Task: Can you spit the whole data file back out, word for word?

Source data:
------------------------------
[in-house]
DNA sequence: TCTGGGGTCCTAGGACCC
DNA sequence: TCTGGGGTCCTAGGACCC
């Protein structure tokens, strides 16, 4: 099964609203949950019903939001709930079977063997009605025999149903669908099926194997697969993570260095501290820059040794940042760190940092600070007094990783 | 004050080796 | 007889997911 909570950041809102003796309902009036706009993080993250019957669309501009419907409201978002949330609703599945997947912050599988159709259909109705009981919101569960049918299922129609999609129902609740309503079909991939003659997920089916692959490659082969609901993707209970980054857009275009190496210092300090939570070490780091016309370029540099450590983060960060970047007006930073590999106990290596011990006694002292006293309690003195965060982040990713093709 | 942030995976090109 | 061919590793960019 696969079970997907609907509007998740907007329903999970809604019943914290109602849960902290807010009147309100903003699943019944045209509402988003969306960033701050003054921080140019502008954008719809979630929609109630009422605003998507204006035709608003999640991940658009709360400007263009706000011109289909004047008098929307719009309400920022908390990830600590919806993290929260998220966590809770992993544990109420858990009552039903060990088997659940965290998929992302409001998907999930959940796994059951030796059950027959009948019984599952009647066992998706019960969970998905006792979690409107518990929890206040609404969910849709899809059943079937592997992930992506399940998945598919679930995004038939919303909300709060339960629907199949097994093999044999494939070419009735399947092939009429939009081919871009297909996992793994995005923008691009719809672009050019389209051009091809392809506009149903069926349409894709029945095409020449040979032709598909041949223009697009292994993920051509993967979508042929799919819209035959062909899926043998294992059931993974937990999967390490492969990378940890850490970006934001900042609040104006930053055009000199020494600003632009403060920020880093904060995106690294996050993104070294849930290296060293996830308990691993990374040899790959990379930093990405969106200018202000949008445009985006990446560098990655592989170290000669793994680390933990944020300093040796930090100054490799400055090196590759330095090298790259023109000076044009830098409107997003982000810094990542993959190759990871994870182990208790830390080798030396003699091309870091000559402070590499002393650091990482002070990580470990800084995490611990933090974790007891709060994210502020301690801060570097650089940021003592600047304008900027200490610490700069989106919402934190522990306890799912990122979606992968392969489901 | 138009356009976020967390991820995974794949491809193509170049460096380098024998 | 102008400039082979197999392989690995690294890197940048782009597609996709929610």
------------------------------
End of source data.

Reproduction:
[in-house]
DNA sequence: TCTGGGGTCCTAGGACCC
DNA sequence: TCTGGGGTCCTAGGACCC
């Protein structure tokens, strides 16, 4: 099964609203949950019903939001709930079977063997009605025999149903669908099926194997697969993570260095501290820059040794940042760190940092600070007094990783 | 004050080796 | 007889997911 909570950041809102003796309902009036706009993080993250019957669309501009419907409201978002949330609703599945997947912050599988159709259909109705009981919101569960049918299922129609999609129902609740309503079909991939003659997920089916692959490659082969609901993707209970980054857009275009190496210092300090939570070490780091016309370029540099450590983060960060970047007006930073590999106990290596011990006694002292006293309690003195965060982040990713093709 | 942030995976090109 | 061919590793960019 696969079970997907609907509007998740907007329903999970809604019943914290109602849960902290807010009147309100903003699943019944045209509402988003969306960033701050003054921080140019502008954008719809979630929609109630009422605003998507204006035709608003999640991940658009709360400007263009706000011109289909004047008098929307719009309400920022908390990830600590919806993290929260998220966590809770992993544990109420858990009552039903060990088997659940965290998929992302409001998907999930959940796994059951030796059950027959009948019984599952009647066992998706019960969970998905006792979690409107518990929890206040609404969910849709899809059943079937592997992930992506399940998945598919679930995004038939919303909300709060339960629907199949097994093999044999494939070419009735399947092939009429939009081919871009297909996992793994995005923008691009719809672009050019389209051009091809392809506009149903069926349409894709029945095409020449040979032709598909041949223009697009292994993920051509993967979508042929799919819209035959062909899926043998294992059931993974937990999967390490492969990378940890850490970006934001900042609040104006930053055009000199020494600003632009403060920020880093904060995106690294996050993104070294849930290296060293996830308990691993990374040899790959990379930093990405969106200018202000949008445009985006990446560098990655592989170290000669793994680390933990944020300093040796930090100054490799400055090196590759330095090298790259023109000076044009830098409107997003982000810094990542993959190759990871994870182990208790830390080798030396003699091309870091000559402070590499002393650091990482002070990580470990800084995490611990933090974790007891709060994210502020301690801060570097650089940021003592600047304008900027200490610490700069989106919402934190522990306890799912990122979606992968392969489901 | 138009356009976020967390991820995974794949491809193509170049460096380098024998 | 102008400039082979197999392989690995690294890197940048782009597609996709929610």